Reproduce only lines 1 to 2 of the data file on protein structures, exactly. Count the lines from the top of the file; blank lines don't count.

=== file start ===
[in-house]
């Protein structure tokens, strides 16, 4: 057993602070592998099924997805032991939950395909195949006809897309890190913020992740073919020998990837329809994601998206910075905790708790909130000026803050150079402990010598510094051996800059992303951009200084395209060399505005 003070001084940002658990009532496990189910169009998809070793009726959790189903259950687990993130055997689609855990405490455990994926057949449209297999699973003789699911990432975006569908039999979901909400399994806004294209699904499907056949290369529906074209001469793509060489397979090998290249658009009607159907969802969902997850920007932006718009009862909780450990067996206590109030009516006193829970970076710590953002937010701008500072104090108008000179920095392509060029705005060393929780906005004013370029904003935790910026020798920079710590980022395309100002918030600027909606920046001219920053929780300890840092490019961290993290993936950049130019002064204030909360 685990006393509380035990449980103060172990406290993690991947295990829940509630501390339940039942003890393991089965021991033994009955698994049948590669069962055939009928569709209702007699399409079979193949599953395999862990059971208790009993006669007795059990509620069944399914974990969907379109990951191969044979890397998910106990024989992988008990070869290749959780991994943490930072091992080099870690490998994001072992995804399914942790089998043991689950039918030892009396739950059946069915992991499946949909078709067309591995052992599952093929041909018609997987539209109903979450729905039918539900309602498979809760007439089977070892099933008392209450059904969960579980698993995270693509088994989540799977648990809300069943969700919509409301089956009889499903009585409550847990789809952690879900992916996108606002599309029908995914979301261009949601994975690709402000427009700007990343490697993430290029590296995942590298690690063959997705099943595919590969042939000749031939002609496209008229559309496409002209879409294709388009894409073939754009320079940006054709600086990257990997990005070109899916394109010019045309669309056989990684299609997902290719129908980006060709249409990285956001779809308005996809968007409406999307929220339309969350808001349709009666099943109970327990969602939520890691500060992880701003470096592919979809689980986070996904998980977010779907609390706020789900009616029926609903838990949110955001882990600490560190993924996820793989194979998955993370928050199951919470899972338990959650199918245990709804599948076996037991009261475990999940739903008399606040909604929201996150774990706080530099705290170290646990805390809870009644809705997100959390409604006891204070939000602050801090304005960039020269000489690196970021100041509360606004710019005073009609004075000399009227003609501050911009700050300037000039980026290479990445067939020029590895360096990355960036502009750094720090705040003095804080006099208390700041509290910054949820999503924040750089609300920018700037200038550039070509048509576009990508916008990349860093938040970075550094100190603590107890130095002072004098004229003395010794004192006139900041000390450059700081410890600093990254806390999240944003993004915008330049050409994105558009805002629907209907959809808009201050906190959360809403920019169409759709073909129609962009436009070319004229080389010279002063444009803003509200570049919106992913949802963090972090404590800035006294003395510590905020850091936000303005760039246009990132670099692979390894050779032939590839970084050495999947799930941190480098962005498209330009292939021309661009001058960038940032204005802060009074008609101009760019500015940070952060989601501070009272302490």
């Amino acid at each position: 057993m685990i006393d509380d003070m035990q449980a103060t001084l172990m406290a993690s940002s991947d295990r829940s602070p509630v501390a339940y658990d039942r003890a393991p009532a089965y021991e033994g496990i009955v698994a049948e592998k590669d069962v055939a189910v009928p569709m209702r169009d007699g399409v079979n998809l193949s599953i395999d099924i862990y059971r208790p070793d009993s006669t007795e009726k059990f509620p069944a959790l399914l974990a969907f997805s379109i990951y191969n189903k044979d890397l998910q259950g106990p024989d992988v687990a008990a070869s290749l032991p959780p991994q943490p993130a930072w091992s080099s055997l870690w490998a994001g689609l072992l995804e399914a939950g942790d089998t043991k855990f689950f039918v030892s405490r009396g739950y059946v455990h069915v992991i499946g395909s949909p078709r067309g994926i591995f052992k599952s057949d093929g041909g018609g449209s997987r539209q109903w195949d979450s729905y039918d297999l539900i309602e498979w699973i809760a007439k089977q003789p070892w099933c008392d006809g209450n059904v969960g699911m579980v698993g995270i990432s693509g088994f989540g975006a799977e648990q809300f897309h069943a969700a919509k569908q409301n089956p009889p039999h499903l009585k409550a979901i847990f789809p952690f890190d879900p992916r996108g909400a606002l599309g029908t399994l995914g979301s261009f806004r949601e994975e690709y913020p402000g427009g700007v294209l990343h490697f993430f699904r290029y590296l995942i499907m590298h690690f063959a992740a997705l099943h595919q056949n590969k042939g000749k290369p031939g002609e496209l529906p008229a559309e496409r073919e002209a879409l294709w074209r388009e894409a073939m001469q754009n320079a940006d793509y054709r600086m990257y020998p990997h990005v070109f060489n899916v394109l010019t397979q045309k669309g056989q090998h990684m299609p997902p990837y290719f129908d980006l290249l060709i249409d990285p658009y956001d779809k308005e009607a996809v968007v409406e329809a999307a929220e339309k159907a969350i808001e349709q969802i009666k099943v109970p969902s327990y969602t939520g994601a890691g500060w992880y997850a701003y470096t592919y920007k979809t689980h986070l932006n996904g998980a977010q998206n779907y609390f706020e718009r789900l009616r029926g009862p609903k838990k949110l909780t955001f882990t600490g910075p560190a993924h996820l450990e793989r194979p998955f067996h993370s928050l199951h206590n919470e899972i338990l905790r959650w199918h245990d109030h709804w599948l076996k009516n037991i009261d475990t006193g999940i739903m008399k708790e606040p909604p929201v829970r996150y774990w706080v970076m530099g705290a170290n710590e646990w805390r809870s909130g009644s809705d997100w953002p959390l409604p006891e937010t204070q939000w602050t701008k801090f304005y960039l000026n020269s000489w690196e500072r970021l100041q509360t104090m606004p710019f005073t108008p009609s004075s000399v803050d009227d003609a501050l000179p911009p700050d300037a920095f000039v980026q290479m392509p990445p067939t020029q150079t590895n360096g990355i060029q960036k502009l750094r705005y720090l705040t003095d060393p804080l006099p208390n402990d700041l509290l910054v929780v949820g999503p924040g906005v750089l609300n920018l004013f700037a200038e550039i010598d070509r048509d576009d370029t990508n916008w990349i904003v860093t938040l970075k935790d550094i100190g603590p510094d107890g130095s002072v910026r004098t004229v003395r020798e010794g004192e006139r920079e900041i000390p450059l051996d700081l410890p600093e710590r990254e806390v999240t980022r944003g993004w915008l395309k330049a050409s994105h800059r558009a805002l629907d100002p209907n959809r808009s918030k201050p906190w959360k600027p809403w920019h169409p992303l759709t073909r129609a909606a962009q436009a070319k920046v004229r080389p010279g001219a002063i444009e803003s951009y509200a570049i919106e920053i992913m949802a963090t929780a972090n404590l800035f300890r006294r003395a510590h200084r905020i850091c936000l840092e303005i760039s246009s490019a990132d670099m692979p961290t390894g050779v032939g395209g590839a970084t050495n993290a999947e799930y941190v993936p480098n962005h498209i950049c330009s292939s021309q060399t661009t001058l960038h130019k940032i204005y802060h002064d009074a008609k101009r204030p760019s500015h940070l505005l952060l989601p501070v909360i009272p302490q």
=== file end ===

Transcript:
[in-house]
């Protein structure tokens, strides 16, 4: 057993602070592998099924997805032991939950395909195949006809897309890190913020992740073919020998990837329809994601998206910075905790708790909130000026803050150079402990010598510094051996800059992303951009200084395209060399505005 003070001084940002658990009532496990189910169009998809070793009726959790189903259950687990993130055997689609855990405490455990994926057949449209297999699973003789699911990432975006569908039999979901909400399994806004294209699904499907056949290369529906074209001469793509060489397979090998290249658009009607159907969802969902997850920007932006718009009862909780450990067996206590109030009516006193829970970076710590953002937010701008500072104090108008000179920095392509060029705005060393929780906005004013370029904003935790910026020798920079710590980022395309100002918030600027909606920046001219920053929780300890840092490019961290993290993936950049130019002064204030909360 685990006393509380035990449980103060172990406290993690991947295990829940509630501390339940039942003890393991089965021991033994009955698994049948590669069962055939009928569709209702007699399409079979193949599953395999862990059971208790009993006669007795059990509620069944399914974990969907379109990951191969044979890397998910106990024989992988008990070869290749959780991994943490930072091992080099870690490998994001072992995804399914942790089998043991689950039918030892009396739950059946069915992991499946949909078709067309591995052992599952093929041909018609997987539209109903979450729905039918539900309602498979809760007439089977070892099933008392209450059904969960579980698993995270693509088994989540799977648990809300069943969700919509409301089956009889499903009585409550847990789809952690879900992916996108606002599309029908995914979301261009949601994975690709402000427009700007990343490697993430290029590296995942590298690690063959997705099943595919590969042939000749031939002609496209008229559309496409002209879409294709388009894409073939754009320079940006054709600086990257990997990005070109899916394109010019045309669309056989990684299609997902290719129908980006060709249409990285956001779809308005996809968007409406999307929220339309969350808001349709009666099943109970327990969602939520890691500060992880701003470096592919979809689980986070996904998980977010779907609390706020789900009616029926609903838990949110955001882990600490560190993924996820793989194979998955993370928050199951919470899972338990959650199918245990709804599948076996037991009261475990999940739903008399606040909604929201996150774990706080530099705290170290646990805390809870009644809705997100959390409604006891204070939000602050801090304005960039020269000489690196970021100041509360606004710019005073009609004075000399009227003609501050911009700050300037000039980026290479990445067939020029590895360096990355960036502009750094720090705040003095804080006099208390700041509290910054949820999503924040750089609300920018700037200038550039070509048509576009990508916008990349860093938040970075550094100190603590107890130095002072004098004229003395010794004192006139900041000390450059700081410890600093990254806390999240944003993004915008330049050409994105558009805002629907209907959809808009201050906190959360809403920019169409759709073909129609962009436009070319004229080389010279002063444009803003509200570049919106992913949802963090972090404590800035006294003395510590905020850091936000303005760039246009990132670099692979390894050779032939590839970084050495999947799930941190480098962005498209330009292939021309661009001058960038940032204005802060009074008609101009760019500015940070952060989601501070009272302490």